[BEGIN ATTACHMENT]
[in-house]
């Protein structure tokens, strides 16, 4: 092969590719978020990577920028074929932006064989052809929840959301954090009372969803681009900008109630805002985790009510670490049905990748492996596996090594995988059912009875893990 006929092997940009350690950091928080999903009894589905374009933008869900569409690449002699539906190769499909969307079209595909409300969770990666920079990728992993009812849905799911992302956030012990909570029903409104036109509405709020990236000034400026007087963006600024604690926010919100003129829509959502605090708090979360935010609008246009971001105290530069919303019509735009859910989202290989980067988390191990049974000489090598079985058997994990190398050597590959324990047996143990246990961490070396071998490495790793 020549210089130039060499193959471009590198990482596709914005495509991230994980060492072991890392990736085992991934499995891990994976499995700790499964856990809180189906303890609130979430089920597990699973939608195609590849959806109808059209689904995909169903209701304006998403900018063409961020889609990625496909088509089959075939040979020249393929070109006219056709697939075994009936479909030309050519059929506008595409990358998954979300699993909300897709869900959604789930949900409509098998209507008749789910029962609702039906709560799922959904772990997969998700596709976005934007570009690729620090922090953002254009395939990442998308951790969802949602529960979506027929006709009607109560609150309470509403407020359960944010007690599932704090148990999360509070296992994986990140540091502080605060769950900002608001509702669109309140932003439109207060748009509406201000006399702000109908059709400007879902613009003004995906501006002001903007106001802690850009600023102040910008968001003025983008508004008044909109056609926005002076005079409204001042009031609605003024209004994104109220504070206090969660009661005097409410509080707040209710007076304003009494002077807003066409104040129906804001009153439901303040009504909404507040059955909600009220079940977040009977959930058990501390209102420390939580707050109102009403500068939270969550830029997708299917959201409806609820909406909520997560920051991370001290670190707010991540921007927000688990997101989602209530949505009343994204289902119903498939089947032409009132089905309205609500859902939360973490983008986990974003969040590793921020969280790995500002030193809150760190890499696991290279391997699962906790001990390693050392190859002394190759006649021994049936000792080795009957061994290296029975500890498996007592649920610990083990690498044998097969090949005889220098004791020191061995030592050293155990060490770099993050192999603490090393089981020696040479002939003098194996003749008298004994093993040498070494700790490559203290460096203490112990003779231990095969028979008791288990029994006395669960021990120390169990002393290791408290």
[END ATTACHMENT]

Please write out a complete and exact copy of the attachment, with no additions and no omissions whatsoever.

[in-house]
């Protein structure tokens, strides 16, 4: 092969590719978020990577920028074929932006064989052809929840959301954090009372969803681009900008109630805002985790009510670490049905990748492996596996090594995988059912009875893990 006929092997940009350690950091928080999903009894589905374009933008869900569409690449002699539906190769499909969307079209595909409300969770990666920079990728992993009812849905799911992302956030012990909570029903409104036109509405709020990236000034400026007087963006600024604690926010919100003129829509959502605090708090979360935010609008246009971001105290530069919303019509735009859910989202290989980067988390191990049974000489090598079985058997994990190398050597590959324990047996143990246990961490070396071998490495790793 020549210089130039060499193959471009590198990482596709914005495509991230994980060492072991890392990736085992991934499995891990994976499995700790499964856990809180189906303890609130979430089920597990699973939608195609590849959806109808059209689904995909169903209701304006998403900018063409961020889609990625496909088509089959075939040979020249393929070109006219056709697939075994009936479909030309050519059929506008595409990358998954979300699993909300897709869900959604789930949900409509098998209507008749789910029962609702039906709560799922959904772990997969998700596709976005934007570009690729620090922090953002254009395939990442998308951790969802949602529960979506027929006709009607109560609150309470509403407020359960944010007690599932704090148990999360509070296992994986990140540091502080605060769950900002608001509702669109309140932003439109207060748009509406201000006399702000109908059709400007879902613009003004995906501006002001903007106001802690850009600023102040910008968001003025983008508004008044909109056609926005002076005079409204001042009031609605003024209004994104109220504070206090969660009661005097409410509080707040209710007076304003009494002077807003066409104040129906804001009153439901303040009504909404507040059955909600009220079940977040009977959930058990501390209102420390939580707050109102009403500068939270969550830029997708299917959201409806609820909406909520997560920051991370001290670190707010991540921007927000688990997101989602209530949505009343994204289902119903498939089947032409009132089905309205609500859902939360973490983008986990974003969040590793921020969280790995500002030193809150760190890499696991290279391997699962906790001990390693050392190859002394190759006649021994049936000792080795009957061994290296029975500890498996007592649920610990083990690498044998097969090949005889220098004791020191061995030592050293155990060490770099993050192999603490090393089981020696040479002939003098194996003749008298004994093993040498070494700790490559203290460096203490112990003779231990095969028979008791288990029994006395669960021990120390169990002393290791408290």